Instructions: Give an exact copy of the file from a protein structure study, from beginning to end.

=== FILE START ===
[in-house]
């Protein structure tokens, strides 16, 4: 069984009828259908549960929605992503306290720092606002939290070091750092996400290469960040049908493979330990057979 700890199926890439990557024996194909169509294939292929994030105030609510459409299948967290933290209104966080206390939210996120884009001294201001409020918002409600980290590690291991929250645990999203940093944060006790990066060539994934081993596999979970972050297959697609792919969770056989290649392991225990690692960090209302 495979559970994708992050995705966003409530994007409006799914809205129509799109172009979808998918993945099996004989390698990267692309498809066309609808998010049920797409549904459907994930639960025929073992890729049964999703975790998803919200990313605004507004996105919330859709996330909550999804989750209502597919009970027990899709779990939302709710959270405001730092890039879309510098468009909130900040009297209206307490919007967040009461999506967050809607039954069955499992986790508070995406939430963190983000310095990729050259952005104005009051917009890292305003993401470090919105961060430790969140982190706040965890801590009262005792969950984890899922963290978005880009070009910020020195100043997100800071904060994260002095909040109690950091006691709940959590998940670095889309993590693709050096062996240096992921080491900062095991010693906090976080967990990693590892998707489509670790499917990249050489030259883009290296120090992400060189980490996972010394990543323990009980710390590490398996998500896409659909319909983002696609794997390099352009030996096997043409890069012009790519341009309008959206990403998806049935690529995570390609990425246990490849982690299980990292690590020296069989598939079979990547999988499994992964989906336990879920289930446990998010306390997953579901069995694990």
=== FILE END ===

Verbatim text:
[in-house]
């Protein structure tokens, strides 16, 4: 069984009828259908549960929605992503306290720092606002939290070091750092996400290469960040049908493979330990057979 700890199926890439990557024996194909169509294939292929994030105030609510459409299948967290933290209104966080206390939210996120884009001294201001409020918002409600980290590690291991929250645990999203940093944060006790990066060539994934081993596999979970972050297959697609792919969770056989290649392991225990690692960090209302 495979559970994708992050995705966003409530994007409006799914809205129509799109172009979808998918993945099996004989390698990267692309498809066309609808998010049920797409549904459907994930639960025929073992890729049964999703975790998803919200990313605004507004996105919330859709996330909550999804989750209502597919009970027990899709779990939302709710959270405001730092890039879309510098468009909130900040009297209206307490919007967040009461999506967050809607039954069955499992986790508070995406939430963190983000310095990729050259952005104005009051917009890292305003993401470090919105961060430790969140982190706040965890801590009262005792969950984890899922963290978005880009070009910020020195100043997100800071904060994260002095909040109690950091006691709940959590998940670095889309993590693709050096062996240096992921080491900062095991010693906090976080967990990693590892998707489509670790499917990249050489030259883009290296120090992400060189980490996972010394990543323990009980710390590490398996998500896409659909319909983002696609794997390099352009030996096997043409890069012009790519341009309008959206990403998806049935690529995570390609990425246990490849982690299980990292690590020296069989598939079979990547999988499994992964989906336990879920289930446990998010306390997953579901069995694990």